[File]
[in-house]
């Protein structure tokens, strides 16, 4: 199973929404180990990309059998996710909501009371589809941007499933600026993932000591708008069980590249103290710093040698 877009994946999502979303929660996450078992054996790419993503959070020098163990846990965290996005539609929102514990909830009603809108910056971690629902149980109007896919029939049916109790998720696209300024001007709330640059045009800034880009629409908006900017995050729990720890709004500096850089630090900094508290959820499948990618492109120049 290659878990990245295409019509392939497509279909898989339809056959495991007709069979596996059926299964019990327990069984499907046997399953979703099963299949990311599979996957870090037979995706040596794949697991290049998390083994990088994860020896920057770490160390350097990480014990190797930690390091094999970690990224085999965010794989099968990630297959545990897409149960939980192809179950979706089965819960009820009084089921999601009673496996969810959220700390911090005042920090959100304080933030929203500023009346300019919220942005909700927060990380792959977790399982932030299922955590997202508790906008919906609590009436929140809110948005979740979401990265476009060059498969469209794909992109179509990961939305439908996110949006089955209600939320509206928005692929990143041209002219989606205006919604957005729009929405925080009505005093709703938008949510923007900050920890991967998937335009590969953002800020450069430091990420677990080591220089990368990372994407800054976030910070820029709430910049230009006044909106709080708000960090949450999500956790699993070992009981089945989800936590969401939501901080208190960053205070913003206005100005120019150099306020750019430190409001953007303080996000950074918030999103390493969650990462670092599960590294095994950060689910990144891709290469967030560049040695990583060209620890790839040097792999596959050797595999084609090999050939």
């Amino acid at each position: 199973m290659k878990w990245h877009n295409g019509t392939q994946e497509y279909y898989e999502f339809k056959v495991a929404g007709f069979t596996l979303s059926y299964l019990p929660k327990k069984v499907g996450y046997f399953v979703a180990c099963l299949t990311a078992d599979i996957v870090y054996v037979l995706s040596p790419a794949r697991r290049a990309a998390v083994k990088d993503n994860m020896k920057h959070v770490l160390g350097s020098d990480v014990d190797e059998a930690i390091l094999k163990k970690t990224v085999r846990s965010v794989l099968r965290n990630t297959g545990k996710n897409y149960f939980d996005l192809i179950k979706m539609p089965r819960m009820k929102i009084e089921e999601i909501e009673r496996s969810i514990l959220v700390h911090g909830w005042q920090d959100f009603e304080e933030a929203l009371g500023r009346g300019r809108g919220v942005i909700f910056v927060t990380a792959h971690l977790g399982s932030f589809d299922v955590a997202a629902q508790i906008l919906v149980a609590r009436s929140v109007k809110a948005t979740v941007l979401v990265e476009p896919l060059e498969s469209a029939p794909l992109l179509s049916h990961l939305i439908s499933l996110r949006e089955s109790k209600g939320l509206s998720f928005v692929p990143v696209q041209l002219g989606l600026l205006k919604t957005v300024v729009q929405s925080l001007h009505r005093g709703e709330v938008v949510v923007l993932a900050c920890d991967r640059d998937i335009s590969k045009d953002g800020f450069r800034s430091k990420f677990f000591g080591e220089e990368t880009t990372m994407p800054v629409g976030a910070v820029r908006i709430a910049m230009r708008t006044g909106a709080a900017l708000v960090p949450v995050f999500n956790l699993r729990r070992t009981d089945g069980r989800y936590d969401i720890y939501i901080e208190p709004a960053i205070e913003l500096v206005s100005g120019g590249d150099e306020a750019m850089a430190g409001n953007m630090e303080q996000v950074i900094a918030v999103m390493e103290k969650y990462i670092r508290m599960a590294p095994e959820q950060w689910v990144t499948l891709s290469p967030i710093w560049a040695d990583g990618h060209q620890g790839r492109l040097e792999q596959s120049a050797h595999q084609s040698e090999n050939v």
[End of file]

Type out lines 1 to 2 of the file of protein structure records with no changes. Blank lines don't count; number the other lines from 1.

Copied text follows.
[in-house]
């Protein structure tokens, strides 16, 4: 199973929404180990990309059998996710909501009371589809941007499933600026993932000591708008069980590249103290710093040698 877009994946999502979303929660996450078992054996790419993503959070020098163990846990965290996005539609929102514990909830009603809108910056971690629902149980109007896919029939049916109790998720696209300024001007709330640059045009800034880009629409908006900017995050729990720890709004500096850089630090900094508290959820499948990618492109120049 290659878990990245295409019509392939497509279909898989339809056959495991007709069979596996059926299964019990327990069984499907046997399953979703099963299949990311599979996957870090037979995706040596794949697991290049998390083994990088994860020896920057770490160390350097990480014990190797930690390091094999970690990224085999965010794989099968990630297959545990897409149960939980192809179950979706089965819960009820009084089921999601009673496996969810959220700390911090005042920090959100304080933030929203500023009346300019919220942005909700927060990380792959977790399982932030299922955590997202508790906008919906609590009436929140809110948005979740979401990265476009060059498969469209794909992109179509990961939305439908996110949006089955209600939320509206928005692929990143041209002219989606205006919604957005729009929405925080009505005093709703938008949510923007900050920890991967998937335009590969953002800020450069430091990420677990080591220089990368990372994407800054976030910070820029709430910049230009006044909106709080708000960090949450999500956790699993070992009981089945989800936590969401939501901080208190960053205070913003206005100005120019150099306020750019430190409001953007303080996000950074918030999103390493969650990462670092599960590294095994950060689910990144891709290469967030560049040695990583060209620890790839040097792999596959050797595999084609090999050939």